Buying a business, especially if it is your first time, can be overwhelming. Will you purchase the assets of the business, or its stock? Which is more beneficial for you? There is no clear-cut answer to this question as it really depends on your circumstances.
In an asset purchase, you buy the company’s assets – furniture, vehicles, equipment, inventory, etc. The shares of stocks remain with the seller. In a stock purchase, you are buying everything the seller owns – stocks, assets and liabilities. You take over as the new owner of the business.
Should You Buy Assets or Stock When Buying a Business?
It is worthwhile to seek the services of a corporate lawyer and an accountant before buying a business. They can advise you on what is the best purchase option for you.
If a business for sale is doing well, you can opt for a stock purchase. However, if the business isn’t profitable, a stock purchase may not be the best option because you may be assuming its liabilities. Find out why the business is being sold.
If you want to build your own company, go ahead with an asset purchase. Before doing so, conduct thorough due diligence. Choose the assets you want to acquire, and the liabilities you intend to assume.
Two key factors – liabilities and depreciation – could determine which is the better option for you. When you purchase company stock, you also assume all its liabilities – disclosed or unknown. A seller may not be forthright about all the liabilities during negotiations. You could have also missed uncovering these liabilities during due diligence. In an asset purchase, you can avoid most of the liabilities. You are responsible only for those identified in the purchase agreement.
Depreciation is the process of deducting a portion of the cost of an asset from the income each year. In a stock purchase, you, as the new asset owner, will just continue deducting depreciation as the previous owner did. In an asset sale, though, the tax law allows you to depreciate the entire purchase price.
Asset Purchase vs. Stock Purchase: Advantages & Disadvantages
1. In an asset purchase, the assets and liabilities are recorded at fair market value. You can claim the fair market value of tangible assets for depreciation, which results in lower taxes. In a stock purchase, the assets and liabilities are carried over and depreciated as before the purchase.
2. You acquire the entire business, including all assets and liabilities when you purchase the company’s stock. In an asset purchase, you assume some of the liabilities. You can also choose the useful assets you want for your new company.
3. An asset purchase may require more documentation. The transfer of ownership of the assets, liabilities and related contracts may need to be filed with the appropriate government agencies. This is not a requirement in a stock transaction. A stock purchase is easier and cheaper to implement, especially if the company only has a few shareholders.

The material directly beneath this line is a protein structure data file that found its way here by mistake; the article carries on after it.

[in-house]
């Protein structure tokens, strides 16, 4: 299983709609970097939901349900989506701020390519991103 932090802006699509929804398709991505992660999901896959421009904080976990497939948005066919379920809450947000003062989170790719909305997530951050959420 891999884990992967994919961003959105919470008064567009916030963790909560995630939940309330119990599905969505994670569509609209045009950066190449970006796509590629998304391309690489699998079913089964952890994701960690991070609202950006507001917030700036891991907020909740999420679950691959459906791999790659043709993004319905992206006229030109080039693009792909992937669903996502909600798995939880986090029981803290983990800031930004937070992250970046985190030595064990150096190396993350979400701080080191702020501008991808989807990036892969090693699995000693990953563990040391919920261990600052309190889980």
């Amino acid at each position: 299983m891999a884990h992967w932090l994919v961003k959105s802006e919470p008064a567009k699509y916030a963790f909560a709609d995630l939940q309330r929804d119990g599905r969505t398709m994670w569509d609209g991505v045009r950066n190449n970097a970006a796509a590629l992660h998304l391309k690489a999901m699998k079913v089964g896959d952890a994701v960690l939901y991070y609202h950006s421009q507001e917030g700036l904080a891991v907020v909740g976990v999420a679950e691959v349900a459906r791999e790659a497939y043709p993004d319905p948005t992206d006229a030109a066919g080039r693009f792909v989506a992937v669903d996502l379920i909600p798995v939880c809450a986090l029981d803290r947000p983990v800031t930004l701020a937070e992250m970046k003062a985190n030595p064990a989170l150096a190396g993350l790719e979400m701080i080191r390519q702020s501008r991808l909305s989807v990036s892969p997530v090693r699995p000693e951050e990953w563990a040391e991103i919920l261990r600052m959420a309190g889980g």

In a stock purchase, you inherit the contracts, permits and licenses. In an asset purchase, you need to file or register for these with the appropriate agencies.
4. There is no problem with minority shareholders who refuse to sell in an asset transaction. Multiple shareholders could block a buyer’s desire to own 100% of the company in a stock purchase.
5. You may need to pay for sales or transfer taxes on the sale of assets. A stock transaction avoids some of these taxes.
6. Buying a business is complicated in itself. Each business purchase transaction is unique. Obtaining professional legal and accounting assistance is a must for a successful business acquisition. As a business buyer, which purchase option is better for you?
A.I.F. welcomes to our team, Gérard Parisien, Maloltra Charanjeev. We wish our new brokers the best of luck and we look forward to working with them.
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Industrial buildings buying and leasing frenzy in Montreal. Montreal’s struggling industrial market, which has the highest vacancy rate of a Canadian city, exceeded expectations during the second quarter of 2011. After a weak start to the year, the Montreal market accounted for more than half, or 3.7 million of the six million square feet of positive net absorption of industrial space nationally during the second quarter, the report said. It surpassed our expectations.” The availability rate in Montreal’s industrial market remained constant at 10 per cent for the second quarter, year over year. By comparison, the national availability rate for the industrial market fell to seven per cent from 7.3 per cent during the last quarter. Strong demand for warehousing and distribution space. Much of the space in Montreal’s industrial market, however, remains structurally obsolete; ceilings, for example, in many industrial buildings are too low to meet the needs of modern companies. Across Canada, job growth remained the driver of commercial real estate, the National Office and Industrial Trends Second Quarter 2011 Summary Report says. The overall national office vacancy rate, down for the fifth consecutive quarter, dropped to 8.6 per cent from 10.1 per cent.
We wish to welcome a new member to our team. Commercial, Industrial and Residential Specialist Jan Wenczler is an experienced Broker in the field and has moved over to join our team of talented and professional Brokers. His experience of over forty years in the sales field and the last six in Real Estate will be tremendous benefit for all who utilize his abilities. Honesty dedication and total committment to his clients will definitely be an asset to all his clients.